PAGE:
This is elegant and fast - should be the accepted answer. – Kosta Kontos Sep 15 '15 at 7:41
  • 5
    This should be the excepted answer. Definitely faster and more memory and CPU cycles efficient then any of the explode solutions given. – Shivam Maheshwari Jul 6 '16 at 20:04
  • The problem with strtok is first/second will return first but /second will return second rather than an empty string. – rybo111 Sep 27 '16 at 9:34
  • Further to my above comment: The behavior when an empty part was found changed with PHP 4.1.0. The old behavior returned an empty string, while the new, correct, behavior simply skips the part of the string – rybo111 Sep 27 '16 at 9:46
97
$first = explode("/", $string)[0];
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  • 2
    elegant, but not very efficient in computer time. But these days folks don't care much anymore about the minute CPU cycles – Dennis Oct 6 '14 at 19:59
13

What about this :

substr($mystring.'/', 0, strpos($mystring, '/'))

Simply add a '/' to the end of mystring so you can be sure there is at least one ;)

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  • You can just check if there is one slash in the string before doing this. Anyway, it's the simplest solution. – Guilherme Sampaio Mar 29 at 2:20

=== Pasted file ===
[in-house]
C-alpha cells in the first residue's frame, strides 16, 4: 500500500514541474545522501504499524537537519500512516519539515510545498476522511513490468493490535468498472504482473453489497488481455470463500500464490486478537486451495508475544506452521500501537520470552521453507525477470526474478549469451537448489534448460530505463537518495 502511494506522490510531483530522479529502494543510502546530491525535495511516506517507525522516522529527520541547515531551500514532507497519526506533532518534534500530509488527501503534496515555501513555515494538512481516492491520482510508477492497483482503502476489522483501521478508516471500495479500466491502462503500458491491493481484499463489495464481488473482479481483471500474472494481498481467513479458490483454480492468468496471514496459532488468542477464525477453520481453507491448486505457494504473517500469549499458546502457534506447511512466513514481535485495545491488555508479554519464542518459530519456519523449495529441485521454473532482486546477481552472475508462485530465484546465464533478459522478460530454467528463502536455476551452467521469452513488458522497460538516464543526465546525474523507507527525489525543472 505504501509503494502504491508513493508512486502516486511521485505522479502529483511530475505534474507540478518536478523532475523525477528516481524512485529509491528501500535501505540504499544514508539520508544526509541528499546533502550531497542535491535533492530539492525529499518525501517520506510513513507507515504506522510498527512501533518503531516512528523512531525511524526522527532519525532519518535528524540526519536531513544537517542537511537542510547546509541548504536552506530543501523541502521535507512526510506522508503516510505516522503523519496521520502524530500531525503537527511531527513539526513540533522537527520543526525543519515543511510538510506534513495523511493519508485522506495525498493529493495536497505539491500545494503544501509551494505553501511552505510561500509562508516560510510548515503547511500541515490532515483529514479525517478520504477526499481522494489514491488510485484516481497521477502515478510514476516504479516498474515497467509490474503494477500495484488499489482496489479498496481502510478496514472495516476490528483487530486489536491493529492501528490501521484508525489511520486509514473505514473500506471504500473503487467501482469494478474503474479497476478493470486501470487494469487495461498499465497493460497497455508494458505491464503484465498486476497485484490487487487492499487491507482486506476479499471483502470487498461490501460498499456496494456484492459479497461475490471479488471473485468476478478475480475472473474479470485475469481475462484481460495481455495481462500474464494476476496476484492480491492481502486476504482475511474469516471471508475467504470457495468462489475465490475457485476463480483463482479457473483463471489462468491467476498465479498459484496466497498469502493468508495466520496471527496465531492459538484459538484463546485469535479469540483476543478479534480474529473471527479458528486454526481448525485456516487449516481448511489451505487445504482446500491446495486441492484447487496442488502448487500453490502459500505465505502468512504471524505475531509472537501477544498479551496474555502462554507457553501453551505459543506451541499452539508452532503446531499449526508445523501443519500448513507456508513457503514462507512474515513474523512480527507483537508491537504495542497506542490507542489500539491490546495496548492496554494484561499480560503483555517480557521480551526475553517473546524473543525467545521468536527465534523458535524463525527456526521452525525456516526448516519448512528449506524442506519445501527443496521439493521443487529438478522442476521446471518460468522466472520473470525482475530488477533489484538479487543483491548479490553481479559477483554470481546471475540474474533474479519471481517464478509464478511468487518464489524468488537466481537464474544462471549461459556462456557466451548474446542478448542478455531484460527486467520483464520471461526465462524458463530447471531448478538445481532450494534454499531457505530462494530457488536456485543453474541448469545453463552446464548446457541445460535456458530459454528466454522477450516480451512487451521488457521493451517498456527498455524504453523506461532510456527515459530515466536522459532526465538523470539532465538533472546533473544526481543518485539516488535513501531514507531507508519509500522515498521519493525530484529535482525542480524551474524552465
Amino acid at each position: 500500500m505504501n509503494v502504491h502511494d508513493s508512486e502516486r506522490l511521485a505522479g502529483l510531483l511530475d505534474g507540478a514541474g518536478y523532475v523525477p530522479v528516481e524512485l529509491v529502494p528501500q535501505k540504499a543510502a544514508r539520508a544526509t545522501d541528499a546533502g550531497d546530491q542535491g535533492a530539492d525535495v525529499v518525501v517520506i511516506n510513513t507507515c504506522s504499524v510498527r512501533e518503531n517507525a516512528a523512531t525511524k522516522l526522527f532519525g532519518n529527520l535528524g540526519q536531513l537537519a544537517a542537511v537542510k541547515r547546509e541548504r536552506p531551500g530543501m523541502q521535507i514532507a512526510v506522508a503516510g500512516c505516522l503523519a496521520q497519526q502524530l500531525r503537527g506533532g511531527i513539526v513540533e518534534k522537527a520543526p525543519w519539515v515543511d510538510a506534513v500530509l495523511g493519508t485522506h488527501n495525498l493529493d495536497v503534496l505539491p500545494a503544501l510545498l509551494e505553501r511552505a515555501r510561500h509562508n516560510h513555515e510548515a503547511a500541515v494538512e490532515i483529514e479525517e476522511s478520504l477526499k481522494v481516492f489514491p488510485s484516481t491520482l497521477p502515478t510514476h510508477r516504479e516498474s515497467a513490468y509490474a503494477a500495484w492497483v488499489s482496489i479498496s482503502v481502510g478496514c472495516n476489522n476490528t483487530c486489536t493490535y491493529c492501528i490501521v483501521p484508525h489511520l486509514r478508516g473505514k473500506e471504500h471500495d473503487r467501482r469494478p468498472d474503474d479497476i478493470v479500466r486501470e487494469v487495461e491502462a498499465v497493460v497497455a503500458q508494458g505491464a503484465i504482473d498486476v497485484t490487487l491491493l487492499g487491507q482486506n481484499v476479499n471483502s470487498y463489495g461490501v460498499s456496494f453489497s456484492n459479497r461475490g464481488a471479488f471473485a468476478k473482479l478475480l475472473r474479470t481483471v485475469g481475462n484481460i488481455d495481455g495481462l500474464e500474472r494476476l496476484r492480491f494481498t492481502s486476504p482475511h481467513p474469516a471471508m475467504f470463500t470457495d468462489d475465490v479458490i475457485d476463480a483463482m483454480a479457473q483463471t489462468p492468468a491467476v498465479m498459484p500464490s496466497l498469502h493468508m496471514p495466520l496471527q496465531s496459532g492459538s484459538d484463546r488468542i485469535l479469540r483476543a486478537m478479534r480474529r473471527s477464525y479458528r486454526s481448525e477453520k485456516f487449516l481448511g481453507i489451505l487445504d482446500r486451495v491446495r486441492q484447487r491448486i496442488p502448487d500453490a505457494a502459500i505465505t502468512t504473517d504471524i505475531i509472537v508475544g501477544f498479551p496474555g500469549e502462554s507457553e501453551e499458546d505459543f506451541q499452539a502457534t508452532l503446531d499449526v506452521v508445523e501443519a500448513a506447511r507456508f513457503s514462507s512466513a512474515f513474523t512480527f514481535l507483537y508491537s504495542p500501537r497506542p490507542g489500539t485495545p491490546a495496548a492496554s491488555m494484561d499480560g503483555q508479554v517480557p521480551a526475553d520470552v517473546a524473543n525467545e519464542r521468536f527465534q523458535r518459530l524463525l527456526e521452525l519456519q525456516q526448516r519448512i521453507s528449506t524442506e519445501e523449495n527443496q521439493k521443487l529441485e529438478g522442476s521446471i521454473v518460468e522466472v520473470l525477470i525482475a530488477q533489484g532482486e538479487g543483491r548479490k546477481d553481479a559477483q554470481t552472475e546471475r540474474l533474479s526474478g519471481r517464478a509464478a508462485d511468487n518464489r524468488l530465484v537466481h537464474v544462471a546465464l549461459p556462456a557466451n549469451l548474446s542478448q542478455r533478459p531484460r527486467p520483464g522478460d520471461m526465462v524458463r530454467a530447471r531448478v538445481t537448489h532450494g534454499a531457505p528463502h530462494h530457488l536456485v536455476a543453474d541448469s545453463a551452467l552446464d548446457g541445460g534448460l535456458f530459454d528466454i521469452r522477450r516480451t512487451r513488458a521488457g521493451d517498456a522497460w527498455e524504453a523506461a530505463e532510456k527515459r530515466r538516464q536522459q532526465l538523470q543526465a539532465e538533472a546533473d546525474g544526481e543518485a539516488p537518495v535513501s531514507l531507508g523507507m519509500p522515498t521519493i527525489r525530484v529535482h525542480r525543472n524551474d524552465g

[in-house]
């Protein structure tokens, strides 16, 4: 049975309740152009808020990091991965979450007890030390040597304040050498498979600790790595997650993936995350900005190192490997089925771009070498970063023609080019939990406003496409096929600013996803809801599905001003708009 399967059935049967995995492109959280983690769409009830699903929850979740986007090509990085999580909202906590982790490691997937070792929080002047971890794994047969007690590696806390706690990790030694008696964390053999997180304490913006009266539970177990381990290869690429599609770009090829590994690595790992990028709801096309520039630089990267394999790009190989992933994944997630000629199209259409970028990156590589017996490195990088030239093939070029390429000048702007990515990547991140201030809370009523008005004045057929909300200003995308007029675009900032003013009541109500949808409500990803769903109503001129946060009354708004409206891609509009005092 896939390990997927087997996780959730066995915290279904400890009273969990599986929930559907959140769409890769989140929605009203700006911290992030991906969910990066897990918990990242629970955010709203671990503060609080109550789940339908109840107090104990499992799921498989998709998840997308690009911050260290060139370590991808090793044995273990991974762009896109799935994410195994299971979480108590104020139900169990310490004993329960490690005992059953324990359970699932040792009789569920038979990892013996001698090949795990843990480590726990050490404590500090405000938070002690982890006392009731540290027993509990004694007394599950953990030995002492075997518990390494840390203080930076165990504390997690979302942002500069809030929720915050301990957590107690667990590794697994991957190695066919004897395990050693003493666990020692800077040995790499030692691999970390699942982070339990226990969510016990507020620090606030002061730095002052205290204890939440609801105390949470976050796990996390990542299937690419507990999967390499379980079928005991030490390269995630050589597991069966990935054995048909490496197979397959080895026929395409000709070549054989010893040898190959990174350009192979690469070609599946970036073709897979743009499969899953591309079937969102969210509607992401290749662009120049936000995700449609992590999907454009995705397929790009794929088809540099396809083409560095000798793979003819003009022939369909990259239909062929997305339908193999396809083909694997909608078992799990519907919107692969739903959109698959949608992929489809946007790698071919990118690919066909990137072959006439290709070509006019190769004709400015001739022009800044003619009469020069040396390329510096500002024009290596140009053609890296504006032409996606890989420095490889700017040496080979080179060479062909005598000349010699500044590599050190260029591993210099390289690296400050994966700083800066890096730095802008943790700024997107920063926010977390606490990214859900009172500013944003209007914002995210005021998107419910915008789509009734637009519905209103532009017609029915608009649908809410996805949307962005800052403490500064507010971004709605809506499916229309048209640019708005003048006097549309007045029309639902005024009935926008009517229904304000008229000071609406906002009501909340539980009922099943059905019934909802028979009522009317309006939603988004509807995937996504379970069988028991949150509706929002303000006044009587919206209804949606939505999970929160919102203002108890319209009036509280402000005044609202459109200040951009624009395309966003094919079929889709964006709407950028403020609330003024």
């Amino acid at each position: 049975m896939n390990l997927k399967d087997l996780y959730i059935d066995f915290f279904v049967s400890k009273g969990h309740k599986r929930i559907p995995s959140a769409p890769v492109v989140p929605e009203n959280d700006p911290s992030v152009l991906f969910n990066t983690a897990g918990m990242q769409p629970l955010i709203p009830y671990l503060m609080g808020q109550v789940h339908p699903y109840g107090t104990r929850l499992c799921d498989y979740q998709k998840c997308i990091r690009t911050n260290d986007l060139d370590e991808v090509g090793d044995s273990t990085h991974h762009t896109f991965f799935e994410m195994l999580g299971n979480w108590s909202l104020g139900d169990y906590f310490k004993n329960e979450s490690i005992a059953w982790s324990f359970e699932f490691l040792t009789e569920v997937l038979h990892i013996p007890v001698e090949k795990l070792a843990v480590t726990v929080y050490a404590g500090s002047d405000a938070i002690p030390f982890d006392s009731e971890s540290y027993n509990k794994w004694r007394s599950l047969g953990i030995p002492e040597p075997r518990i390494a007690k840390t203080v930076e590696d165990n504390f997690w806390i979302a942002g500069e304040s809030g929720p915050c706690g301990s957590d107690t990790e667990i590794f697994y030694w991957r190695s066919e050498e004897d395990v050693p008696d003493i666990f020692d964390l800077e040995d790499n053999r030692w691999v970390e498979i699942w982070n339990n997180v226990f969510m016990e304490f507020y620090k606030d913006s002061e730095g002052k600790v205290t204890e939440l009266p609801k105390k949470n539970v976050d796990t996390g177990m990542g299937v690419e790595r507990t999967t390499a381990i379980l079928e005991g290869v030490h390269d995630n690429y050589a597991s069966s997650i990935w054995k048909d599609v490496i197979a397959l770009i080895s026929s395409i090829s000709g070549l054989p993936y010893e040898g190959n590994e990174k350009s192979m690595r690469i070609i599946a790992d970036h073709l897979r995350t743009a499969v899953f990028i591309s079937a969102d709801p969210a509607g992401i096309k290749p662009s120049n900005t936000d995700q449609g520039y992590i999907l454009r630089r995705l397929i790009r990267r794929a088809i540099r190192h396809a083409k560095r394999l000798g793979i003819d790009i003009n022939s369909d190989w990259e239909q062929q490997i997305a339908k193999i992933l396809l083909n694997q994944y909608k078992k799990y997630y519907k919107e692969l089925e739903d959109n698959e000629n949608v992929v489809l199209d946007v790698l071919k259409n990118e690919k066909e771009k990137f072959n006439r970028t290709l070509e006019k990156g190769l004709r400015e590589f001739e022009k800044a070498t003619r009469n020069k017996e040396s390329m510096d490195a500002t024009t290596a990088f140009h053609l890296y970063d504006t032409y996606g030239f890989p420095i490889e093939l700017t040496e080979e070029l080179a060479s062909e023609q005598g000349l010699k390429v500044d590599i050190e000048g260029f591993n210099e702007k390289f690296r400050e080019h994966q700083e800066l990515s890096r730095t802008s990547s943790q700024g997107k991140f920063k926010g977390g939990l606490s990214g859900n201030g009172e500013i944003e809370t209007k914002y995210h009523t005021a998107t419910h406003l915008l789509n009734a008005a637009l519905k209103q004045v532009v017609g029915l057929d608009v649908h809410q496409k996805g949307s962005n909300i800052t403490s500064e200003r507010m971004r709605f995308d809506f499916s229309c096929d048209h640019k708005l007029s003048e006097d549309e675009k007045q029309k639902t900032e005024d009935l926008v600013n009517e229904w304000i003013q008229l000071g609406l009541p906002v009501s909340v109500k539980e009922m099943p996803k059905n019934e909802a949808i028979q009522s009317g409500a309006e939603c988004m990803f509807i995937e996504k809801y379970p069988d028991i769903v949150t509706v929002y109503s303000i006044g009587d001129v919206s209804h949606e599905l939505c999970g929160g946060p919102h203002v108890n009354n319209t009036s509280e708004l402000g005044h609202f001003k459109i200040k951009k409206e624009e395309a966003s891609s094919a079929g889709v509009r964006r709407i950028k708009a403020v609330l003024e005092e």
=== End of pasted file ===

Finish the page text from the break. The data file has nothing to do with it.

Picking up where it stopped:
12

One-line version of the accepted answer:

$out=explode("/", $mystring, 2)[0];

Should work in php 5.4+

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  • 1
    Unlike the one below, the "2" limits the number of array items it creates. Good thinking. – Ben in CA Mar 28 at 17:20
9

This is probably the shortest example that came to my mind:

list($first) = explode("/", $mystring);

1) list() will automatically assign string until "/" if delimiter is found
2) if delimiter "/"is not found then the whole string will be assigned

...and if you get really obsessed with performance, you may add extra parameter to explode explode("/", $mystring, 2) which limits maximum of the returned elements.

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  • 2
    I like this approach. Saves making an unnecessary array. And strtok() is unsafe. – rybo111 Sep 27 '16 at 9:43
  • 1